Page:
Category Archives: wickedcoolemacs

Emacs: Choosing between Org and Planner

jaaronfarr asked me why I switched from Planner to Org. Both of them are popular personal information managers for Emacs, and both of them have practically all the features I need. They both do a good job at helping people
manage tasks, schedule, and notes. If you have a few
months to explore this, I suggest that you try both for at least a
month each. On the other hand, if you want quick results, some time
thinking about how you plan can save you more time later.

I tried out Org because I was working on a chapter about schedule
management and it wasn’t fair to just rely on the manual or the
mailing list. In the beginning, I
felt frustrated by the lack of things I’d gotten used to in Planner:
the freedom to edit anything on my day page, little conveniences like +2tue to mean two Tuesdays from now (which Carsten has just added), publishing my blog…

After two months of using Org almost every day, I’m starting to
understand it. I’ve come to appreciate the ease of working with an
outline. I love the way it clocks time. I find the daily and weekly
views really helpful. I’ve hacked stuff for it: time/load estimation,
time reporting, next action summaries, agenda publishing… I’m fairly deeply

As a geek, I have to confess—I like Planner more. Planner is more fun
to code. Maybe it’s because I’ve spent years with it, and I know my
way around the source.

Maybe it’s because we split Planner up into lots of little pieces that
can be reused and advised. Maybe the modularity of Planner is because
chunks of the code were written on a computer with a teensy screen,
which forced me to write functions that fit 80×48 characters. (See,
that limitation was there for a reason!) There are plenty of entry
points. From time to time, I still find myself copying an entire
function in order to change something in the middle, but usually I can
just get away with wrapping something around something else. With Org,
I find myself doing a lot of copy-and-paste programming. I’d fix this
by breaking the functions down into smaller bits, but I don’t have the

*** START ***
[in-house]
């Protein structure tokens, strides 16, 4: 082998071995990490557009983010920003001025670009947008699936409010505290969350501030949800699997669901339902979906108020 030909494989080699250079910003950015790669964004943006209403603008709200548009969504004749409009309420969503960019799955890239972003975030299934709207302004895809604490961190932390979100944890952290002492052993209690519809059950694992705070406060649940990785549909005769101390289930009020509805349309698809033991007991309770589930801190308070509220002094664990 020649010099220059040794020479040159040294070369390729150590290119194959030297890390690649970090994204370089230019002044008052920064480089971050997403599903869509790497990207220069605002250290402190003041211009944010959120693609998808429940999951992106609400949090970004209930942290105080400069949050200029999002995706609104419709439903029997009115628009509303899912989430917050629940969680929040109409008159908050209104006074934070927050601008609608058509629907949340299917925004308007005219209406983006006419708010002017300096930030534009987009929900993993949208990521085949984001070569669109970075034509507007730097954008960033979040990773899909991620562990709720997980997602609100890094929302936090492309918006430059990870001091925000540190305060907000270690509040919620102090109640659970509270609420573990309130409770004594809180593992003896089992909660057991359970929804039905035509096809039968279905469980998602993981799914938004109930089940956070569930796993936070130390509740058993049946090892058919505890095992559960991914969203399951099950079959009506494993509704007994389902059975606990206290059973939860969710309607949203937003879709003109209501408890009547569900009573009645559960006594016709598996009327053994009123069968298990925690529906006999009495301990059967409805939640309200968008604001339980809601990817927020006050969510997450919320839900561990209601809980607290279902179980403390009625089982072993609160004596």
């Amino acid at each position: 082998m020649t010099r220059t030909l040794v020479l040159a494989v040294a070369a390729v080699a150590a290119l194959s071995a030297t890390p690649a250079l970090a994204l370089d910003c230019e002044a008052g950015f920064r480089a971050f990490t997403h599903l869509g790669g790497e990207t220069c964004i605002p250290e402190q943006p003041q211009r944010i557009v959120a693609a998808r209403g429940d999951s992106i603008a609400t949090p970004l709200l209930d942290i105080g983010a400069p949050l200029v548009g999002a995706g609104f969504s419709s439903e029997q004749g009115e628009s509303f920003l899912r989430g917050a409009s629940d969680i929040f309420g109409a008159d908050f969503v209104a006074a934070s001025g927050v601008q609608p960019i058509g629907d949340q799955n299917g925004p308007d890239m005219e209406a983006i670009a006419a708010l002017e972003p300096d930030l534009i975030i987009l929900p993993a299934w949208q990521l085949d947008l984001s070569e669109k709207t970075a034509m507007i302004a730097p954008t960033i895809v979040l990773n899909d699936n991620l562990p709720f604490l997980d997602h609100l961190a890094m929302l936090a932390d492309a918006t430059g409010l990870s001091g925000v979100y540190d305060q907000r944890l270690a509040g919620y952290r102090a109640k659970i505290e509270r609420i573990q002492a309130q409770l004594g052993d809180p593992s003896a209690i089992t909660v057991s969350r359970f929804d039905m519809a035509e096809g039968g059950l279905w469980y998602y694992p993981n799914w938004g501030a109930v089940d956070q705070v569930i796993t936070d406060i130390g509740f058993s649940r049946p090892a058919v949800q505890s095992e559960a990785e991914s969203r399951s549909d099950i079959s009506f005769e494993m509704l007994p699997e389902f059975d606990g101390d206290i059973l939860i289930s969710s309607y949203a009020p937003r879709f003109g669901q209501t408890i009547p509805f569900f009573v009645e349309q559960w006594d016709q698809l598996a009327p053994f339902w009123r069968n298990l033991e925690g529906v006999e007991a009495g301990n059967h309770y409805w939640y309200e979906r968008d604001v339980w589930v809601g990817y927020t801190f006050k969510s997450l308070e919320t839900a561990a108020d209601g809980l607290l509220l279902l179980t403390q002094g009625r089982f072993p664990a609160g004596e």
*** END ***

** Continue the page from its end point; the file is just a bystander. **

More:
brainspace right now. Maybe after the book.

Org is better for my brain, though. It gives me a better overview of
both the ground-level tasks (what am I going to do right now, today,
this week) as well as the 50,000-foot view (what are my big projects)?
Planner’s good at the ground-level tasks, but the overview’s always
been a little awkward because it has to visit a number of files to get
a big picture. Org handles that easily.

And the one-place-for-data thing of Org is pretty cool, too. Org
dynamically generates reports, which could take a bit longer if you
have a large Org file. Planner copies data wherever it makes sense, so
you’d have a copy of the task on your day page and a copy of the task
on your plan page. Plan pages can get out of sync unless you’re either
religious about using planner-edit-task-description and other
functions to edit your tasks, or you use planner-id and you’re lucky.
Timeclock entries get out of sync, too. You can trust Org more than
Planner in terms of consistency.

So now I’m kinda in the middle of these two modules. I use Org for all
my work tasks, and I’m moving towards using it for all of my personal
tasks as well. But I still keep my blog entries in Planner, even
though they get mirrored into a WordPress blog on my web server.

*What would I recommend?*

It depends on the way you think. If you’re the kind of person who was
never happy with day planners because you needed more space to doodle,
write notes, move things around, add other things, try out Planner. If
you like outlines and organizing your tasks into projects, try out
Org.

Note that just because you work that way now doesn’t mean you’ll work
that way in the future. Don’t worry. Emacs will adapt. You can switch
between Planner and Org fairly easily. Just give yourself a week or so
to adjust (or a month if you’ve customized your old tool extensively
and miss lots of things about it). Use the tool every day, and you’ll
be fine.

Have you tried out both? Or have you tried out one of them and are curious about the other? I’d love to learn from your experience or answer your questions.

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Emacs: Getting Things Done with Org – Basic

2(please remove leading spaces from code excerpts)

You’d like to use the Org Mode for Emacs to manage your tasks. In this
blog post, I’ll cover the absolute minimum you need to get started.
We’ll assume that you already have GNU Emacs 22 and that you’re reasonably
familiar with using Emacs, including installing external modules and
adding them to your load path.

There are a million ways to plan, but we’re going to focus on two. The
first approach is Getting Things Done (GTD), described by David Allen
in the book of the same title. GTD focuses on next actions (the very
next thing you can do) and uses context lists to keep things
manageable. Popular ways to do GTD are with index cards, recycled
business cards, or software programs. If most of your tasks are in
your head or scattered on scraps of paper, GTD will probably give you
the most organizational bang for the least effort.

The second approach is day planning. You plan your week based on your
projects and priorities, write your tasks onto the pages for each day,
and copy unfinished tasks over to the next day. If you’ve used one of
those Filofax, Franklin-Covey or Dayrunner personal organizers, you’re
probably used to this way of planning.

As you learn more about Emacs and task management, you’ll probably
develop your own way of doing things. These two are a good place to
start, though. (Don’t recognize how you plan your day, but
interested in using Emacs anyway? Please get in touch with me! I may